Call for papers:
- April 15th 2021: Abstracts submission deadline
- May 15th, 2021: Communication of acceptance / rejection of abstracts
- July 30th, 2021: Papers and poster submission deadline
- December 20th 2021; Revised papers for publication deadline
IFLA EU General Assembly 22-24 October 2021
We cannot say at this time what format will IFLA Europe General Assembly have as we will review Covid-19 sanitary situation on a regular basis.
- Healthy Landscapes
COVID 19 has highlighted the need to have nearby spaces adapted to human needs, among which are environmental comfort, healthy food, and contact with nature that results in improved health.
In this sense, spaces should be designed where good air and water quality is guaranteed, the production of local food products and the presence of vegetation adapted to the cultural bias of the users and the physical conditions of the environment.
In an urban world with a constantly growing population, cities must be redesigned using nature-based solutions. In this sense, the possibilities offered by green infrastructure in any of its elements open a path of project possibilities to offer solutions adapted to local details.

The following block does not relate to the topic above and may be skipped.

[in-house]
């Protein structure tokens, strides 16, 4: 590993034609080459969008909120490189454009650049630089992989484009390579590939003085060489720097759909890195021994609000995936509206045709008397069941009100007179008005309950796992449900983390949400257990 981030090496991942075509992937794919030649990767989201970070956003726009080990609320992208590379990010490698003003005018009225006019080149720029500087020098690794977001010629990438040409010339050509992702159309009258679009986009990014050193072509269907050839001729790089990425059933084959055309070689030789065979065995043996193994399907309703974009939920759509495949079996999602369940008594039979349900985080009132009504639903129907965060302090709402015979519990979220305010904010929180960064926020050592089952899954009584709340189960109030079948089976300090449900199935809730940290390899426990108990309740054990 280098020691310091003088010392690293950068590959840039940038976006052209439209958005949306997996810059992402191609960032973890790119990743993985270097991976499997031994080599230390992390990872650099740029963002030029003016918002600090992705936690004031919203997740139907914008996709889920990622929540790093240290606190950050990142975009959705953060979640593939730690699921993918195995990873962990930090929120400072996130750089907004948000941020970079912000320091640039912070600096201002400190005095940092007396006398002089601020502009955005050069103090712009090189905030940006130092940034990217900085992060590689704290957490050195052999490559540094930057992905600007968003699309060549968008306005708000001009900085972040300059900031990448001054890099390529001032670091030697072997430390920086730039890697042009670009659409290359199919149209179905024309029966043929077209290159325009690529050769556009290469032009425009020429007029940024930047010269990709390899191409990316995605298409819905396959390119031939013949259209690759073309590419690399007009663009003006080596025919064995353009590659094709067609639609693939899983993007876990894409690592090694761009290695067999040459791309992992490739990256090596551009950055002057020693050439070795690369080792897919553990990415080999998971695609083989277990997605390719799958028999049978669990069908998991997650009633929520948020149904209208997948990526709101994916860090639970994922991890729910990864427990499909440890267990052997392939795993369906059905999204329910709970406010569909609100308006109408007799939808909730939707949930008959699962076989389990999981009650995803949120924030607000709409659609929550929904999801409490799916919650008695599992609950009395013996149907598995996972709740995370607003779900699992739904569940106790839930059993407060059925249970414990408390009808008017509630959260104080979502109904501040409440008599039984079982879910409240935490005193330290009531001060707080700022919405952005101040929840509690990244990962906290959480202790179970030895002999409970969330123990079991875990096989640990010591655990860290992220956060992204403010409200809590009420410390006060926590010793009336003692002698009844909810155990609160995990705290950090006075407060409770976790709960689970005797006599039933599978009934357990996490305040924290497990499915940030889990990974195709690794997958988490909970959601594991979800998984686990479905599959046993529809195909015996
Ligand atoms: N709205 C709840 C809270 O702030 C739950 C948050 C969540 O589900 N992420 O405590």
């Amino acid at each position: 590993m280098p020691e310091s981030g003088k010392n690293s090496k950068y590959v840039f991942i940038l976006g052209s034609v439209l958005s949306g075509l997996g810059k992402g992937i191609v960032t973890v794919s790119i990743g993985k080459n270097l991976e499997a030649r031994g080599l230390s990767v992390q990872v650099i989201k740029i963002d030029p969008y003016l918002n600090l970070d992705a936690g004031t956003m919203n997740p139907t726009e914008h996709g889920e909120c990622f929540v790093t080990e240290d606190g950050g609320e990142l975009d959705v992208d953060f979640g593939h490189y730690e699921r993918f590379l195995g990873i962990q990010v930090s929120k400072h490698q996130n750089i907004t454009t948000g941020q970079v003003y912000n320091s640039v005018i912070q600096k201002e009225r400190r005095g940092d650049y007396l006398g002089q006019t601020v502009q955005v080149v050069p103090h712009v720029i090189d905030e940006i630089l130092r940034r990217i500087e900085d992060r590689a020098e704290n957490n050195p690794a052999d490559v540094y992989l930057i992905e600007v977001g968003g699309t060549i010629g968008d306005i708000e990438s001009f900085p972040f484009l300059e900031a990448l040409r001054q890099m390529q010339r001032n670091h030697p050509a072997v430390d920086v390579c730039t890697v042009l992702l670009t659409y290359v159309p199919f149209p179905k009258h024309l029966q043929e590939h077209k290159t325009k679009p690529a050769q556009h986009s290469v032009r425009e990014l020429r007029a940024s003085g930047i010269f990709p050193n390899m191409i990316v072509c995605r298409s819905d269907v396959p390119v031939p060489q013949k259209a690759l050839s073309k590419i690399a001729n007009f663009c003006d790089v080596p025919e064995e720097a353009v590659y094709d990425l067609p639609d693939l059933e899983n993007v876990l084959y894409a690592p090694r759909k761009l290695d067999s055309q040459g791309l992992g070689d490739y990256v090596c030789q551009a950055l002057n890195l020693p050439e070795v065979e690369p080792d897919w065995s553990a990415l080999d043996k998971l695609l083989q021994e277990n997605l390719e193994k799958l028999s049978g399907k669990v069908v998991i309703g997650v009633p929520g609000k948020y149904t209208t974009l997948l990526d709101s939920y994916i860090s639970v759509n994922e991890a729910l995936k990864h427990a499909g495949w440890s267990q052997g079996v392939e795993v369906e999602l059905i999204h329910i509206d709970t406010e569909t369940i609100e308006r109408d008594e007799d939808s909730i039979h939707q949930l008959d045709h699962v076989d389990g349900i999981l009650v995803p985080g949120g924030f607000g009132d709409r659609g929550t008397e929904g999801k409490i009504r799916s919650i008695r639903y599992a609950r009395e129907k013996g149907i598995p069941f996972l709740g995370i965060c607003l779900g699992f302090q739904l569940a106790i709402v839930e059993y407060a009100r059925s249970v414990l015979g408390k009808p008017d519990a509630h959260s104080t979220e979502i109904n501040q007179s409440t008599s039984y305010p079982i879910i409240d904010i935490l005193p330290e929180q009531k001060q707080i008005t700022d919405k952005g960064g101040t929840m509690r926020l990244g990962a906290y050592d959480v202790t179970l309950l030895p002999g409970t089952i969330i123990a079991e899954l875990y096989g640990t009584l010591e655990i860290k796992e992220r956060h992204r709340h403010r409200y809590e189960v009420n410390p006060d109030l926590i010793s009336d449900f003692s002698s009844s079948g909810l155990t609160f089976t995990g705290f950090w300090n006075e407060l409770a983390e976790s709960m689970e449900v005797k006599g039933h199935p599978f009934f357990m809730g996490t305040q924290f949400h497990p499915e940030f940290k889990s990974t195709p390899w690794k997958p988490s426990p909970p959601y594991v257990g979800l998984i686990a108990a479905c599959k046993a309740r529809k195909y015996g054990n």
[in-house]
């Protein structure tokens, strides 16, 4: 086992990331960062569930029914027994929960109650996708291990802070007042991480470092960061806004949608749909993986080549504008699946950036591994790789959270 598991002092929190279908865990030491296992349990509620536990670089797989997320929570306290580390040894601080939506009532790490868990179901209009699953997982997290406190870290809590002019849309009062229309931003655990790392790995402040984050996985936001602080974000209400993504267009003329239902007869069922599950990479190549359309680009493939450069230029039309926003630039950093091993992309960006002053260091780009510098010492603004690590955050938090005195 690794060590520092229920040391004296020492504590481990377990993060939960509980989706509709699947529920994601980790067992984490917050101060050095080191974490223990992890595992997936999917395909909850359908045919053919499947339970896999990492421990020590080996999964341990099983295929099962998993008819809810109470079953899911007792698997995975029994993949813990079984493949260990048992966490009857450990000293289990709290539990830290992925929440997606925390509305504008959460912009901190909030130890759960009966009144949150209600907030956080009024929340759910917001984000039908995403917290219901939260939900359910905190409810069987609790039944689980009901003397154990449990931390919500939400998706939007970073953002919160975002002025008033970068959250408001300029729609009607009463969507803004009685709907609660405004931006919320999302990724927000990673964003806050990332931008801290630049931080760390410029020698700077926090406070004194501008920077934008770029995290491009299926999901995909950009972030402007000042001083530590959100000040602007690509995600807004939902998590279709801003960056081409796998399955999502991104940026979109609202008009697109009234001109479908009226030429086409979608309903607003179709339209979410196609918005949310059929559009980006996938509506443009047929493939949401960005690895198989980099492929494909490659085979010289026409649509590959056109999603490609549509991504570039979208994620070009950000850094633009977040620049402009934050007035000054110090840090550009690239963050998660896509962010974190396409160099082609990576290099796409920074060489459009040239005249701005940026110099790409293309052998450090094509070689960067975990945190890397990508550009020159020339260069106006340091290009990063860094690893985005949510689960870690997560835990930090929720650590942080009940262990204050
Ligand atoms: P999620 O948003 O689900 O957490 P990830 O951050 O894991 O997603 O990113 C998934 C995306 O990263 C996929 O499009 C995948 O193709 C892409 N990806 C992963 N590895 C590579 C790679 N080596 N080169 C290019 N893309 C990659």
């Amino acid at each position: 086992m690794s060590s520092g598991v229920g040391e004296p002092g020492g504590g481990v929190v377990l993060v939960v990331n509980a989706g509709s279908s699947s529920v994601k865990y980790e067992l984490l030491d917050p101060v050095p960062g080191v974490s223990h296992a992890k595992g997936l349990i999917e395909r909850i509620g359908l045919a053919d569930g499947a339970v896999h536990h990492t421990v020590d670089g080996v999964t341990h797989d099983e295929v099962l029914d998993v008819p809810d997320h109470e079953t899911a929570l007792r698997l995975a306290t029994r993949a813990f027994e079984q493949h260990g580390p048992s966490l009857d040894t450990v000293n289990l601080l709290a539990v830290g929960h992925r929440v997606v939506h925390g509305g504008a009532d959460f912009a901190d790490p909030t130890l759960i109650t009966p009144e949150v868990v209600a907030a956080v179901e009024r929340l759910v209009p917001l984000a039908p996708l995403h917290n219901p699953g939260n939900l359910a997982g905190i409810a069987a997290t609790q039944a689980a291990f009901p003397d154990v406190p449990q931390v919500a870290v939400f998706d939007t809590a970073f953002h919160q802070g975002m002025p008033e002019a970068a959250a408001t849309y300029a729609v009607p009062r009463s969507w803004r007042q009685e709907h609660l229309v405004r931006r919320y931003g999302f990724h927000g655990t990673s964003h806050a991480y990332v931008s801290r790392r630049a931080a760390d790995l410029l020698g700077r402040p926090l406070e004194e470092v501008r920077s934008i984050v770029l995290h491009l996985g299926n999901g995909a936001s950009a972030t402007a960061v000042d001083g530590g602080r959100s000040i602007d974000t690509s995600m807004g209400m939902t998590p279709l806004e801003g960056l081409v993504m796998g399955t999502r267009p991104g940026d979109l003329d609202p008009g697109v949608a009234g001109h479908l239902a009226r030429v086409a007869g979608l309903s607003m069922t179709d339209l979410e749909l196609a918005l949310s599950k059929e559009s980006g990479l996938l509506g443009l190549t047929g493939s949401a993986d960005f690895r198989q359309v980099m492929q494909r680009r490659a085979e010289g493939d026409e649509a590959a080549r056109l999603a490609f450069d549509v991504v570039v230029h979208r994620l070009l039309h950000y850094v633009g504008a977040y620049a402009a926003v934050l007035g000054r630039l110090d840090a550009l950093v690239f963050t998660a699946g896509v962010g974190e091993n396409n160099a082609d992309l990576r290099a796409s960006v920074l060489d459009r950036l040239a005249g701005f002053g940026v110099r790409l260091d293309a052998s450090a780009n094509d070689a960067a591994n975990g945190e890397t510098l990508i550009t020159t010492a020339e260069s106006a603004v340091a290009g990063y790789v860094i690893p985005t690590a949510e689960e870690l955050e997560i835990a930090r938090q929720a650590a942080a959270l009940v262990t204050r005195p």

Apart from this, urban solutions must be accompanied by favoring rural development, facing the challenge of depopulation and offering alternatives where technological equity, quality spaces and social, cultural and economic resources are guaranteed.
- Everyday landscapes
Quality of life is not just living, but living well, and all developed and developing societies should aim for this. The mistakes made by the modern societies, and which are so difficult to solve, should serve as an example. The public space is the meeting place between people and collectives. Designing it by and for the people means breaking with old mobility paradigms, working for equity, diversity, and social interaction. Increasingly, the projects of parks, squares and streets are born on the site and return the urban space to the inhabitants, while improving the environment and favoring biodiversity.